Today, the Porsche went into the shop to get fixed. It has been needing to get fixed for about three years but we have dutifully and willfully ignored its many ails. It’s not a daily driver. Lately it hasn’t been any kind of driver. Several years ago, when our first Range Rover was in the shop, the Porsche was our only vehicle. It was a trooper. The car always runs like a top, as Kevin likes to say. But then the odometer stopped recording miles. And it developed a nasty brake fluid leak. And the headlights, which are retractable, didn’t like to stay up. And the front struts went from bad to oh. My. Dog.

So it has been relegated to the garage for the better part of two years. It was in the garage in Oak Park. We put it on the back of trailer and towed it across the desert when we moved. Once we got here and drove it off the trailer, it went into the garage. We put a flattened box underneath it to catch the drips from wherever it was leaking. Every once in awhile, Kevin starts it and drives it around the block. Last spring, he replaced the front struts. But because of the brake fluid leak and its other funky little issues, it really hasn’t been safe to drive.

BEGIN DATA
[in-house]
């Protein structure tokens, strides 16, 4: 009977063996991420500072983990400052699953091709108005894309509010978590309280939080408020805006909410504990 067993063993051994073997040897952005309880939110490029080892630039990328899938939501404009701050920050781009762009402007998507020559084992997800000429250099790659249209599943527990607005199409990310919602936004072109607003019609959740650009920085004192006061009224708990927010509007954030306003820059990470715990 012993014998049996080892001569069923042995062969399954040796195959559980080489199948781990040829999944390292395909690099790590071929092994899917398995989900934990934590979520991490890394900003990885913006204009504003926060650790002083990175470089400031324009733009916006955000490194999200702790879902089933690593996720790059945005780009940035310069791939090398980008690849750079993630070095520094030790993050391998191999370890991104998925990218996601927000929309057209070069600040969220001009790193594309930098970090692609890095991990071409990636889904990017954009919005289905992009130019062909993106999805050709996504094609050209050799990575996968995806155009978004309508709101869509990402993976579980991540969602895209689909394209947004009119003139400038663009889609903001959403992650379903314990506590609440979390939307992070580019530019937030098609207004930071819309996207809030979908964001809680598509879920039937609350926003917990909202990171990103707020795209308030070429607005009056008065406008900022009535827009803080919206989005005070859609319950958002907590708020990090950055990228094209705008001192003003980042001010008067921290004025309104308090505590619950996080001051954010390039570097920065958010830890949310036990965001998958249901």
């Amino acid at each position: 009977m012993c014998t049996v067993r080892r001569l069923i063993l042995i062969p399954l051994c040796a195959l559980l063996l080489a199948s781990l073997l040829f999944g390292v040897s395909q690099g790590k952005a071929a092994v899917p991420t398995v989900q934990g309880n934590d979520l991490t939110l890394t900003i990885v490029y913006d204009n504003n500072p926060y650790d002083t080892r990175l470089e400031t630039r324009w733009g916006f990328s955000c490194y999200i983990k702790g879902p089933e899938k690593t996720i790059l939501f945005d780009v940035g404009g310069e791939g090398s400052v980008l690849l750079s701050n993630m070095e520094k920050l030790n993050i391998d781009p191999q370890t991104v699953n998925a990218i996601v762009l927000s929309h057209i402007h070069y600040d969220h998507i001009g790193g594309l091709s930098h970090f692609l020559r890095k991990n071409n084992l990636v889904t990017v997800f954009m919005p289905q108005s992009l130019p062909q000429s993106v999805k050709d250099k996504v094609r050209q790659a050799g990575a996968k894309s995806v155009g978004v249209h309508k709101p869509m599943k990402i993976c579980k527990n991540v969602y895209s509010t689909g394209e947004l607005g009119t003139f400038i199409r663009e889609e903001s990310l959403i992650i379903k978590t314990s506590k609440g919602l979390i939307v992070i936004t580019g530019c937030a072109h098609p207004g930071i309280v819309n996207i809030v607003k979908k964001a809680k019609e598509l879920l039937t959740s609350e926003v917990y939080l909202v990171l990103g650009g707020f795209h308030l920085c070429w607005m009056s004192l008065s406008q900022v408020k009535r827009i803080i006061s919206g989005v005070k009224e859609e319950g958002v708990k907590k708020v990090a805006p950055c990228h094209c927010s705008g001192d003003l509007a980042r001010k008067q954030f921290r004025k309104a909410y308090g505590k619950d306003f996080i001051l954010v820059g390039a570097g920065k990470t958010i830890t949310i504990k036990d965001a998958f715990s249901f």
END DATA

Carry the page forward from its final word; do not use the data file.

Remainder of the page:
It’s a pretty car. Still classic at almost 30 years old. It’s a 1987 Porsche 944(951) Turbo. It’s low to the ground and fast as hell. It’s completely paid for. It’s a toy.

It still has its California plates. The last time it was registered was in January 2012. The current tags say 2013. It’s been illegal to drive for exactly two years. When we moved here I told Kevin that it had to be fixed by the time we moved into the house on the hill. I refuse to drive it up, or worse, down the hill when there are brake issues. The fact that we’ve been through at least three large bottles of brake fluid means that it no longer stops on a dime like it used to. It stops and has yet to let us down. But that driveway of ours is steep, and I have nightmares about driving down and the brakes going out and having it, and me, sail off into the desert.